We want to work to make Lebanon stronger, more stable, more prosperous, so that capital and investments return to Lebanon, reforms take place, and the country, in its regional environment, is also stronger.

What we share with Lebanon today is its stability in the region, its prosperity. The region and the country need a strong Lebanon. That is our endgame. France has no other ambition and does not dictate anything in Lebanon; it only urges its leaders to assume their responsibilities.”

How the problem posed by Hezbollah can be resolved.

Hezbollah is part of the Lebanese landscape. It has elected officials and the support of a demographically growing population. The whole point is to find a balance from these facts. It is also important to understand who this party is working for.

It is a Lebanese party, whose leader, Hassan Nasrallah, says that it defends the Lebanese state. At the same time, paradoxically, Hezbollah continues to stock up on weapons that it systematically refuses to transfer to the national army, despite the demands of the international community.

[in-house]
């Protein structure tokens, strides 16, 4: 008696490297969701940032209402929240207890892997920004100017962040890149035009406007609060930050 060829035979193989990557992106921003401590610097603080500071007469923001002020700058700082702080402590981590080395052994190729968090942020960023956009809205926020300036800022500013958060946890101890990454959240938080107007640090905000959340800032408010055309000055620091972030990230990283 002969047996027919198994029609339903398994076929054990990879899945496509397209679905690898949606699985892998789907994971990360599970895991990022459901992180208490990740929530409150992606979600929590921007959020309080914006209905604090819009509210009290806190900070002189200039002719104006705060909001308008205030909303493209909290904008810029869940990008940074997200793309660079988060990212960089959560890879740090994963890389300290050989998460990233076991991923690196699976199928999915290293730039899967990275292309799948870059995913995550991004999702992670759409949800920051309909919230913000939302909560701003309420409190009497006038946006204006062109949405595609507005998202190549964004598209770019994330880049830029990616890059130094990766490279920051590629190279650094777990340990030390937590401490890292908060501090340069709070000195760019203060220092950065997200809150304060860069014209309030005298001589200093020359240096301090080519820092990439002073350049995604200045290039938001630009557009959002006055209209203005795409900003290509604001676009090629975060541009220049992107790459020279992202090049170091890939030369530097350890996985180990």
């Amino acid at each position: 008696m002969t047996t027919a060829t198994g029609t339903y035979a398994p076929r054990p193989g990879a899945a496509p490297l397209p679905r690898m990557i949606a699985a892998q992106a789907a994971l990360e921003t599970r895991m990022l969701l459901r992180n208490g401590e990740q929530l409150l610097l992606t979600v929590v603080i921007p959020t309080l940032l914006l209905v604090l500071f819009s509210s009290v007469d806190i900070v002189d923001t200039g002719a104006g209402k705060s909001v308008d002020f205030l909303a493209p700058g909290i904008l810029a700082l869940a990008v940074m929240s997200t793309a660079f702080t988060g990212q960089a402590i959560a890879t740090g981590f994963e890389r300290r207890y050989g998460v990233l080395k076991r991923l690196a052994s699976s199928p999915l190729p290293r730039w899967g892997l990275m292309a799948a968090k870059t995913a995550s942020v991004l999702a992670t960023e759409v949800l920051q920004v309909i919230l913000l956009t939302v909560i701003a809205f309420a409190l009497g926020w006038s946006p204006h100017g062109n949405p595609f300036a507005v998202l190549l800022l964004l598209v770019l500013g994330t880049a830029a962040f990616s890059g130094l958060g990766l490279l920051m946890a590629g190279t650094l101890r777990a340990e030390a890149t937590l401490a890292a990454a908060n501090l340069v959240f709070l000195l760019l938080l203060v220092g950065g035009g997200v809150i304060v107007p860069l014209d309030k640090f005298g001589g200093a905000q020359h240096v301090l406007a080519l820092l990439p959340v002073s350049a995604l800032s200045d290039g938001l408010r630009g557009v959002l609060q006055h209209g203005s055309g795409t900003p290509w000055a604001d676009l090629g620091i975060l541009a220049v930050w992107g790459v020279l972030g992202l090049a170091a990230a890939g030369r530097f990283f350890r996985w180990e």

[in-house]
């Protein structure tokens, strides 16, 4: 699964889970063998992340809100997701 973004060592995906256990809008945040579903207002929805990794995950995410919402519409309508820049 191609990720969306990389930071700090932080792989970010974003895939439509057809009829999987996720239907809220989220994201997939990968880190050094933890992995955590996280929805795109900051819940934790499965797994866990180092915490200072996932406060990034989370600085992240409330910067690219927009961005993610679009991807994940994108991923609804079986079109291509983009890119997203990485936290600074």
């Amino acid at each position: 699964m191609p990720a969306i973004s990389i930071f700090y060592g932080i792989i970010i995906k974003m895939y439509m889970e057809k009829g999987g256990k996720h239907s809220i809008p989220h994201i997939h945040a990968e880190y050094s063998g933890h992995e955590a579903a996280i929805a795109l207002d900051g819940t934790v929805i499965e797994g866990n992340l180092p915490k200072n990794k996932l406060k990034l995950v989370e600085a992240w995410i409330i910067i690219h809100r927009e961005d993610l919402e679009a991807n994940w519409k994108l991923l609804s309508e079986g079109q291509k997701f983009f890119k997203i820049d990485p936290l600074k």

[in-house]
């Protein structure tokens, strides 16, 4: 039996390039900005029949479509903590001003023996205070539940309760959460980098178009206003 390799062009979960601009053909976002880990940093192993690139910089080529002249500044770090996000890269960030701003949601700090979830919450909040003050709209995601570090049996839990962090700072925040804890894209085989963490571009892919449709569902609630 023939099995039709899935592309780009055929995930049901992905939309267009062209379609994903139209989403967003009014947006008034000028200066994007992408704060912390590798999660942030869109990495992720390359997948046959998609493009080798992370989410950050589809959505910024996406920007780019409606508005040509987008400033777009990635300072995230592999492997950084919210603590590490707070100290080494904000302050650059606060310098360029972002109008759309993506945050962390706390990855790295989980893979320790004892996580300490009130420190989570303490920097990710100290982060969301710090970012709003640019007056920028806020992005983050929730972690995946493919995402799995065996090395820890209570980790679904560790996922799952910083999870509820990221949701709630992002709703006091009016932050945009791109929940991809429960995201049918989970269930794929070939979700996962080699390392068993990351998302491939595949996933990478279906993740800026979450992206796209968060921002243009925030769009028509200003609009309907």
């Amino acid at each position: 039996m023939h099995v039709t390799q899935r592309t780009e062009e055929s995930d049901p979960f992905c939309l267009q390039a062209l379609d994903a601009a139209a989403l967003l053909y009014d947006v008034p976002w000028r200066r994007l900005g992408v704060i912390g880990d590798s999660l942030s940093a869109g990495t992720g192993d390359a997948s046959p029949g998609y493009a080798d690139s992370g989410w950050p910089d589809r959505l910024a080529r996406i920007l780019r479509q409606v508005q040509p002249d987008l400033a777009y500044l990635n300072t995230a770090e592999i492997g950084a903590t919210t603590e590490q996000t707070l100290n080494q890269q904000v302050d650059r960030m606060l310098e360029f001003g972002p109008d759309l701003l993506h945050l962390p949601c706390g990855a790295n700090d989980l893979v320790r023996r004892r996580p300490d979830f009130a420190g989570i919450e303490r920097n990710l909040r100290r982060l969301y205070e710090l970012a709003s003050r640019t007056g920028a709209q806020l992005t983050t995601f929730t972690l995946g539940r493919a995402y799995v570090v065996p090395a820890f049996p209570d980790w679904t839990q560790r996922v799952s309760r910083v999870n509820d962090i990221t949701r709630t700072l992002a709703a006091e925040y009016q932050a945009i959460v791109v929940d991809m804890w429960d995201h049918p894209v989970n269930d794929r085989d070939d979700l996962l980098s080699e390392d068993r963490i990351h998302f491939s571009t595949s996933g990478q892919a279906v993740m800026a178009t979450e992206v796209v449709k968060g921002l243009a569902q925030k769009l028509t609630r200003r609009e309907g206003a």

This is therefore a real issue; this party, which is Lebanese and which, at the same time, pledges allegiance to a foreign state. This is an unacceptable situation. Hezbollah, like other parties, must contribute to Lebanon’s reforms, leading to a strong state with its rightful place in it.

Hezbollah is a trump card in the hands of Iran, a country that destabilizes the surrounding states via its religious communities in order to defend itself. It is important for France to continue talking to Iran.

It is not by isolating Tehran that we will weaken its allies, namely Hezbollah. So, we want to continue talks with Iran because that country has a place in the region, not at any cost, rather within the framework of balances that must be defined through dialogue, and conferences where everyone has their place.

Indeed, Iran is now playing a destabilizing role in the region, against which we must organize ourselves in order to discuss with them a convenient solution.

President Chirac had sent me to speak with the Iranians at that time. It is a long-term process that affects some countries such as Syria, Lebanon, or Yemen. Doing so is extremely important.

We believe that Hezbollah must have its rightful place in Lebanon, and Iran its rightful place in the region, but that party’s allegiance cannot be to foreign powers if it wants to be a full fledged Lebanese party.